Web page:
A tertulia is a social gathering with literary or artistic overtones, especially in Spain or Latin America. If you are a student of Spanish, speak Spanish at home and miss speaking it on campus, or you are looking to meet others who are passionate about the Spanish-speaking world and its cultures, then this is your chance! Tertulias are forming, and you should come join the fun!
Come practice your French in a casual and friendly atmosphere at the weekly French Conversation Group! French speakers of all levels are welcome. The group is led by a native French student.
Teatro will present a bilingual staged reading of La historia de nuestras vidas/The Story of Our Lives en homenaje a todos los indocumentados que viven día a día en los Estados Unidos, temiendo a la migra... in honor of all whom are undocumented and live day-to-day in the United States, fearing deportation...
The performance will be followed by a discussion with Professor Donathan L. Brown of the Department of Communication Studies.
Assistant Professor Donathan Brown has recently co-authored a book with Syracuse University professor Amardo Rodriguez, titled When Race and Policy Collide: Contemporary Immigration Debates
Sponsored by the Department of Modern Languages and Literatures and the Latin American Studies Program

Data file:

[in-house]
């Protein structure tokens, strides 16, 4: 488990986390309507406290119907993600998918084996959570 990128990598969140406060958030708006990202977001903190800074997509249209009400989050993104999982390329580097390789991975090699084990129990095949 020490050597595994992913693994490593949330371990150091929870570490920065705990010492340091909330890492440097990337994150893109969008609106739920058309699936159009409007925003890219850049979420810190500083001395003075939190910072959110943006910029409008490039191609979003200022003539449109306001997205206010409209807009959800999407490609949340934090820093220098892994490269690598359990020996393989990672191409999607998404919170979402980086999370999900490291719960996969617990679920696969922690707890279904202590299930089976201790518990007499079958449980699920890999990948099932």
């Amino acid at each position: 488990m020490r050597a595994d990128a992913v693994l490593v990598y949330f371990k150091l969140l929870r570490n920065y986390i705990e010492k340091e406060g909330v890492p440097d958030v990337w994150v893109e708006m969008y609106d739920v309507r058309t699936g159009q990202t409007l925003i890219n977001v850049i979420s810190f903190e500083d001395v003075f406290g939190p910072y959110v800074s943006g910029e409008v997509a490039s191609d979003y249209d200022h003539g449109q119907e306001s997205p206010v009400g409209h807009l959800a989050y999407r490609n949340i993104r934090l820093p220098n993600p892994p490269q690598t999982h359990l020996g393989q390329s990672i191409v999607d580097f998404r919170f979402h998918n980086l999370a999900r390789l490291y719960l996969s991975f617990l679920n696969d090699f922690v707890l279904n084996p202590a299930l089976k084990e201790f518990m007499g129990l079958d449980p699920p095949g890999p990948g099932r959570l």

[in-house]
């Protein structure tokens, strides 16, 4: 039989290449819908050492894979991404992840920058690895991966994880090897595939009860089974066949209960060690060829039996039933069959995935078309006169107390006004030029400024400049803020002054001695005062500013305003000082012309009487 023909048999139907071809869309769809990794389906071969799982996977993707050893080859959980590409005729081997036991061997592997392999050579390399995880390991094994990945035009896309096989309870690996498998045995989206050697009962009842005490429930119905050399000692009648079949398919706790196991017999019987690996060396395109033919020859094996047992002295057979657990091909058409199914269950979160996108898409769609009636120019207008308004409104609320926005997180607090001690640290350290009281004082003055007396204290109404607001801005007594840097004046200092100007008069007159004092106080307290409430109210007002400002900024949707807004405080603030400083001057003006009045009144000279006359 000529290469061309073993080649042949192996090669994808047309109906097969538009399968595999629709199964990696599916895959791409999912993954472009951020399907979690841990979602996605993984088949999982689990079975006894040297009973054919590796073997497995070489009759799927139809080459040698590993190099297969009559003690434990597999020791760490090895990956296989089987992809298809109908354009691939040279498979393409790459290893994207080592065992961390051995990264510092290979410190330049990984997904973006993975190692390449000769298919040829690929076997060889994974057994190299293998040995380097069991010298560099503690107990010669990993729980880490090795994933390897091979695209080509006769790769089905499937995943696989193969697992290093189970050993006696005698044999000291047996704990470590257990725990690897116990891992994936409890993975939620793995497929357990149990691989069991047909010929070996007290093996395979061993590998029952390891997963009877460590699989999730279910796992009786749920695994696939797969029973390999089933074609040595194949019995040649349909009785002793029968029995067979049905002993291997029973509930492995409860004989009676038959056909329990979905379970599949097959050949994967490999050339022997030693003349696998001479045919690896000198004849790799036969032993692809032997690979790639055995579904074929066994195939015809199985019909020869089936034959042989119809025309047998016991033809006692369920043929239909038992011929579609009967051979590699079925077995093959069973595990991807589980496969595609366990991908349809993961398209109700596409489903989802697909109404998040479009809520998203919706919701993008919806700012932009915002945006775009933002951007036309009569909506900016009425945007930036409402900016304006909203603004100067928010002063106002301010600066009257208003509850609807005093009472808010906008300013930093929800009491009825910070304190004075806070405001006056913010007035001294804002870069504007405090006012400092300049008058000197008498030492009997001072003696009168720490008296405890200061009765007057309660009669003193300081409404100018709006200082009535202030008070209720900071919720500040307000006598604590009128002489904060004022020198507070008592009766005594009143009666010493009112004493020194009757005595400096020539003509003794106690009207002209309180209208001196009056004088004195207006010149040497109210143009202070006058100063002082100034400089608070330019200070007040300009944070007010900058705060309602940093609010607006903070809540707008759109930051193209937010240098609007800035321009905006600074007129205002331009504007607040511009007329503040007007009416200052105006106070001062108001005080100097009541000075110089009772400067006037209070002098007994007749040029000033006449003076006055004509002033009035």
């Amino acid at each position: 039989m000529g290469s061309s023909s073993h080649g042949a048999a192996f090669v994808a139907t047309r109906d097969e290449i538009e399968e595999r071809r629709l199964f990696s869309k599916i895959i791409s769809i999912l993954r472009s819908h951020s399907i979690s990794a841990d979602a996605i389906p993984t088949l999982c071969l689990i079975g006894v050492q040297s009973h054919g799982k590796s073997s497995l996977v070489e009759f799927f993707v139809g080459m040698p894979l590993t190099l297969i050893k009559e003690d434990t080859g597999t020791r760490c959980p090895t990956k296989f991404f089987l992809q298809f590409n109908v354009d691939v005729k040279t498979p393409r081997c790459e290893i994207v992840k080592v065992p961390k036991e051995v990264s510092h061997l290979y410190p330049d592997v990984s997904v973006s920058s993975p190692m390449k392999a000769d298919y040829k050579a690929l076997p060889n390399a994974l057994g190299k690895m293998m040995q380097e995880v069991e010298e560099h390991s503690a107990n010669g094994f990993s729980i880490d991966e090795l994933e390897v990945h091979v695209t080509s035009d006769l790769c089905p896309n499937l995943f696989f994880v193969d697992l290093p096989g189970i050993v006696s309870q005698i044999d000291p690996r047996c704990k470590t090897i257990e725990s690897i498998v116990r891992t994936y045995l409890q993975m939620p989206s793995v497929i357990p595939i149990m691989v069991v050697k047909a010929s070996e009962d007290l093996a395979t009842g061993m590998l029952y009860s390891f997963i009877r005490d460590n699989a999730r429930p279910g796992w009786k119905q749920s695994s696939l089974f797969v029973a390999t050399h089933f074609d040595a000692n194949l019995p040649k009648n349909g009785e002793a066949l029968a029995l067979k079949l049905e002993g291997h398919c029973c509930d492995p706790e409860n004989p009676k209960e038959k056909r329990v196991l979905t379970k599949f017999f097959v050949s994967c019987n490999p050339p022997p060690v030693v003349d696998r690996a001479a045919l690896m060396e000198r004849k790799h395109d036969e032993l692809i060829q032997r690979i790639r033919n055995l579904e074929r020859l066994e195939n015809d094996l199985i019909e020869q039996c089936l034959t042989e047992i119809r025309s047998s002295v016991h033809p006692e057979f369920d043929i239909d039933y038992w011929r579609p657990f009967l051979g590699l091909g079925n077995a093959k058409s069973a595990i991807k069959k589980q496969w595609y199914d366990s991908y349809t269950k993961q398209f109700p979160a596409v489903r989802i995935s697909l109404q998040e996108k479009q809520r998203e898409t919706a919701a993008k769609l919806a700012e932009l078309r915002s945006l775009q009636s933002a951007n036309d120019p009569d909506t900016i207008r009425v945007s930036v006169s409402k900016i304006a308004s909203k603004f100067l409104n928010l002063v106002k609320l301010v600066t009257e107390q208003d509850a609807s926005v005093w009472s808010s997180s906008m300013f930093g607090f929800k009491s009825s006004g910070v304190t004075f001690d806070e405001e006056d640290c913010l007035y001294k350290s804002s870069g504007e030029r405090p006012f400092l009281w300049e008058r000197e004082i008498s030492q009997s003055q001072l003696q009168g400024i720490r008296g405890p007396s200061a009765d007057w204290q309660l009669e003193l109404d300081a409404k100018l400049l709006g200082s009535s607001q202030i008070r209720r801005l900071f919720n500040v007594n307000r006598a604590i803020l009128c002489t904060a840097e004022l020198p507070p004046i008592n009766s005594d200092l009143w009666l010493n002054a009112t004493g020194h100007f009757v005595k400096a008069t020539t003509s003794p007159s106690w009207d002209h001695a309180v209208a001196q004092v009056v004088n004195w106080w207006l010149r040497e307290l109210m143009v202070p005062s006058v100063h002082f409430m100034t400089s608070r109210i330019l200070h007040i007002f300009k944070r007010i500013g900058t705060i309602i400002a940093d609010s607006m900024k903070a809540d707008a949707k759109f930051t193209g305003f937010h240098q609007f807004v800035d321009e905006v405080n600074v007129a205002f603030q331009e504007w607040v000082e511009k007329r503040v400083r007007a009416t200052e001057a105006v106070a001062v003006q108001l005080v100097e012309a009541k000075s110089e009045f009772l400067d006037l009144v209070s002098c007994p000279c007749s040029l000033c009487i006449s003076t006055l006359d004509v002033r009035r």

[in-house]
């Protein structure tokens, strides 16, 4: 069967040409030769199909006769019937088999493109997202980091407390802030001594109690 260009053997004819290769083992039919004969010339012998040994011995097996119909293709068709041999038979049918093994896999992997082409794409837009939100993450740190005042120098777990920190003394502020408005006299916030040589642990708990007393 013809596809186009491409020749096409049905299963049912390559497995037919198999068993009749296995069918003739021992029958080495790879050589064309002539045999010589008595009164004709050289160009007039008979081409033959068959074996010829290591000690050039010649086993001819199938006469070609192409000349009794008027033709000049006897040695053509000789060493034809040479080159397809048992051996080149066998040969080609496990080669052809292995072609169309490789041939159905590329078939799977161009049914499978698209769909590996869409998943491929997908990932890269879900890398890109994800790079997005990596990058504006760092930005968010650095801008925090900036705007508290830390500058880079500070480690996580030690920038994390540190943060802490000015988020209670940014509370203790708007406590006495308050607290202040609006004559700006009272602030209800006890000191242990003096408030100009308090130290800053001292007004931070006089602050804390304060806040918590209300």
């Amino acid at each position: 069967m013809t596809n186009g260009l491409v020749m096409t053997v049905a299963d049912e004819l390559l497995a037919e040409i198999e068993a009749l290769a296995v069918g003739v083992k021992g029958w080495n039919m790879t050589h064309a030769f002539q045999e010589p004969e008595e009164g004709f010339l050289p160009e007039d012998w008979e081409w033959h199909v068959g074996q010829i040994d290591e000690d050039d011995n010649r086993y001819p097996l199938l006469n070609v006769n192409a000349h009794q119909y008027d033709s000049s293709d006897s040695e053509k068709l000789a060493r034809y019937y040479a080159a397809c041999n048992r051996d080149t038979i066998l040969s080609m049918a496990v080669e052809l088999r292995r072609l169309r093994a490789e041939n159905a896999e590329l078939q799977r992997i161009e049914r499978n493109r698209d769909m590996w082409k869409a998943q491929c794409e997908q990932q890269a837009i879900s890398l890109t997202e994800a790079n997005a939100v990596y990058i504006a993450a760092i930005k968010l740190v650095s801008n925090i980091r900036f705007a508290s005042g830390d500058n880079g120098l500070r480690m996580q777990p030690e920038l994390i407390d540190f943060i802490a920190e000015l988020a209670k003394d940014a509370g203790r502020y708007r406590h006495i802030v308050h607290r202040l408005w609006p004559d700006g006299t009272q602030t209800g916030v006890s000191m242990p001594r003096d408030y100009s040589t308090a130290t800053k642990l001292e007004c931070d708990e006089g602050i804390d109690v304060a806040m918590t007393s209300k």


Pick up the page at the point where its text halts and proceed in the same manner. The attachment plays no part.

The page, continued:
The French Section of the Department of Modern Languages and Literatures is pleased to announce that the following Ithacans have been selected by the French government to serve as assistants d’anglais for the 2014 - 2015 academic year: Scott Card (’13), Elizabeth Suttmeier (’14), Malcolm Temple (’14), and Victoria Wolak (’14).
Dacia Maraini, a world-renowned novelist, journalist, playwright and activist, will give a lecture entitled "Saints and Rebels: Portraits of Women in History" at 5:00 p.m. on Thursday, March 6, 2014, at the Handwerker Gallery. Maraini will talk about the representation of women in her plays and novels.
The lecture will be followed, at 6:00 p.m., also at the Handwerker Gallery, by the dramatic reading of Dacia Maraini's play, Charlotte Corday, translated by Marella Feltrin-Morris and adapted by Emily Jackson.